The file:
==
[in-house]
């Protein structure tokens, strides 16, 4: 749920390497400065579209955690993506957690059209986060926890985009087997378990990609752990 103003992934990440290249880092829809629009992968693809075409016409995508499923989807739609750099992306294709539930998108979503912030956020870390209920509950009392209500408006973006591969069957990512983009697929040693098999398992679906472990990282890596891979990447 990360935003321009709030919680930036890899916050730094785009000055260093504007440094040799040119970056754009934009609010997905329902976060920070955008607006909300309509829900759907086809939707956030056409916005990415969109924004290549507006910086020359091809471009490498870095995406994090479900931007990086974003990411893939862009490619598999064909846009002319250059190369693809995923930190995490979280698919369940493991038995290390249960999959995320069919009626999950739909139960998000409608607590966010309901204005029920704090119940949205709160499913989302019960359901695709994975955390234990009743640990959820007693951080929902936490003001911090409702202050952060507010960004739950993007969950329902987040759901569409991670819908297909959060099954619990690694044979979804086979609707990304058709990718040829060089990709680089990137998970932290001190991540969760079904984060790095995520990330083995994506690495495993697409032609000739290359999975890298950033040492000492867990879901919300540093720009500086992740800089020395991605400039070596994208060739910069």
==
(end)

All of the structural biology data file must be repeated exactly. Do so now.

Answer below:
[in-house]
């Protein structure tokens, strides 16, 4: 749920390497400065579209955690993506957690059209986060926890985009087997378990990609752990 103003992934990440290249880092829809629009992968693809075409016409995508499923989807739609750099992306294709539930998108979503912030956020870390209920509950009392209500408006973006591969069957990512983009697929040693098999398992679906472990990282890596891979990447 990360935003321009709030919680930036890899916050730094785009000055260093504007440094040799040119970056754009934009609010997905329902976060920070955008607006909300309509829900759907086809939707956030056409916005990415969109924004290549507006910086020359091809471009490498870095995406994090479900931007990086974003990411893939862009490619598999064909846009002319250059190369693809995923930190995490979280698919369940493991038995290390249960999959995320069919009626999950739909139960998000409608607590966010309901204005029920704090119940949205709160499913989302019960359901695709994975955390234990009743640990959820007693951080929902936490003001911090409702202050952060507010960004739950993007969950329902987040759901569409991670819908297909959060099954619990690694044979979804086979609707990304058709990718040829060089990709680089990137998970932290001190991540969760079904984060790095995520990330083995994506690495495993697409032609000739290359999975890298950033040492000492867990879901919300540093720009500086992740800089020395991605400039070596994208060739910069």